Advocates say the legislation will provide relief, but the timing has caused confusion around plans for summer meal distributions.
“It’s disappointing that the extension of the summer waivers would come so late that for the most part they’re not going to be able to stem the dramatic loss in summer meal sites that are happening this summer,” said Anore Horton, executive director of Hunger Free Vermont.
For the next school year, some states have taken it upon themselves to keep school meals free for all students.
California and Maine made universal meals permanent last year and Vermont, where Ms. Murphy and her family live, is continuing the free meals for all public school students for another year using surplus state education funding. In Massachusetts, House lawmakers included $110 million in the budget to extend universal school meals for another year but the Senate version did not. Now both versions are before a conference committee. In Colorado, the Legislature passed a bill to ask voters this November whether to fund free universal breakfast and lunch at schools.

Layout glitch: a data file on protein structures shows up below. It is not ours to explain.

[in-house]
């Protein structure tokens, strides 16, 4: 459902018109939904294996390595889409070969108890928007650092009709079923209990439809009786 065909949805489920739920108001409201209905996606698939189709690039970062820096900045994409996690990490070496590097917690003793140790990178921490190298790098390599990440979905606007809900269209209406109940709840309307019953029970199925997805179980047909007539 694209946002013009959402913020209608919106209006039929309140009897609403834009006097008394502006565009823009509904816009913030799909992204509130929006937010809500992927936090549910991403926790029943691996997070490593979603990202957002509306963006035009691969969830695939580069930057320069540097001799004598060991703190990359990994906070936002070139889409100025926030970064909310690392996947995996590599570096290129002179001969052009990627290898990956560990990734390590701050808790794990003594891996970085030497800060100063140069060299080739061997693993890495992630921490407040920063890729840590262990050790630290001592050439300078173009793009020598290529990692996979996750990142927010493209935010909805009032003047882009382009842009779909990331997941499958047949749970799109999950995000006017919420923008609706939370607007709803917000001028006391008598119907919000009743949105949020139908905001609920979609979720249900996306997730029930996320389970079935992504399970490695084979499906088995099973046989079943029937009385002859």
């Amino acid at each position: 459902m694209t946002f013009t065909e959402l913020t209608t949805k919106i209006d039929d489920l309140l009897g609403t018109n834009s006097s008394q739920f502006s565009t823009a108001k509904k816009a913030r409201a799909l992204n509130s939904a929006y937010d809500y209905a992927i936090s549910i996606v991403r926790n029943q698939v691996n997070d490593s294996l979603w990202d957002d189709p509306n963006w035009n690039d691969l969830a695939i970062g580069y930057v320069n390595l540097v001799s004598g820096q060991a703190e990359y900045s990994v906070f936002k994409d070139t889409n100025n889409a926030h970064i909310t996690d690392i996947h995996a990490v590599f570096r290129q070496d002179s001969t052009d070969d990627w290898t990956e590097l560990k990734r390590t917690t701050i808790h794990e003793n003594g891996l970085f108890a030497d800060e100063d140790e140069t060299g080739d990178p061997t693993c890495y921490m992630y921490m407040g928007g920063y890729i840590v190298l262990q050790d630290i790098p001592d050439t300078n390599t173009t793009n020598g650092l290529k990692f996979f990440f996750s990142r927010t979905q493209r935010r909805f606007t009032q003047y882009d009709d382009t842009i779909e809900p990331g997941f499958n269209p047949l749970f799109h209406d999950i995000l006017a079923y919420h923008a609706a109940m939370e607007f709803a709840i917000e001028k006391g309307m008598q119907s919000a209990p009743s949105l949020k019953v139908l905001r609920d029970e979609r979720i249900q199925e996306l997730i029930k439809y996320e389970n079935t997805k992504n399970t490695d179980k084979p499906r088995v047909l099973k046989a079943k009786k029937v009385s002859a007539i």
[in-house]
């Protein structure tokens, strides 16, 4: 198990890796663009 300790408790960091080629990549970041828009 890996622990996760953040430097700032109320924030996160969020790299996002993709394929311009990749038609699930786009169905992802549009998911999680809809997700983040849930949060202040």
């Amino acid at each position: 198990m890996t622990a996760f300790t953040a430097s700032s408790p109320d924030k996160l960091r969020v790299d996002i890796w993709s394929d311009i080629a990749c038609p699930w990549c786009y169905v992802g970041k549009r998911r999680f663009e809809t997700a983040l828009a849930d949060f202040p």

At the Albert D. Lawton Intermediate School in Vermont one recent day, eighth graders picked up freshly made pizza and Caesar salad on their trays and ate lunch with friends around round tables. Students said it was important to continue to provide free meals to all students.
“Not everybody has the same situation at home and it’s hard to learn at school when you’re super hungry so I think free lunch, it makes it easier for everybody,” student Ethan Pringle said.
Not only do the free universal meals give kids nutrition so they can learn but they also provide some reliability for kids and families during what is still a challenging time, Vermont state Rep. Karen Dolan said. It also removes the stigma of being a free or reduced-price lunch kid and the embarrassment of families who can’t pay their kids’ lunch accounts, officials said.
But some officials worry about paying for meals for children from families who could easily afford them.
Vermont Republican Gov. Phil Scott supports helping those in need but “will not support imposing such taxes, which would disproportionately impact the very people we are trying to help, in order to fund meals for children of affluent families,” spokesperson Jason Maulucci said.
Families and advocates say losing universal school lunch and breakfast next year would have been hardship for families.
“Our kids have so much to worry about these days, and food shouldn’t be one of them,” Ms. Murphy said.
The story was reported by the Associated Press. Sharon Lurye in New Orleans, Steve LeBlanc in Boston, and Jim Anderson in Denver all contributed to this report. The Associated Press education team receives support from the Carnegie Corporation of New York.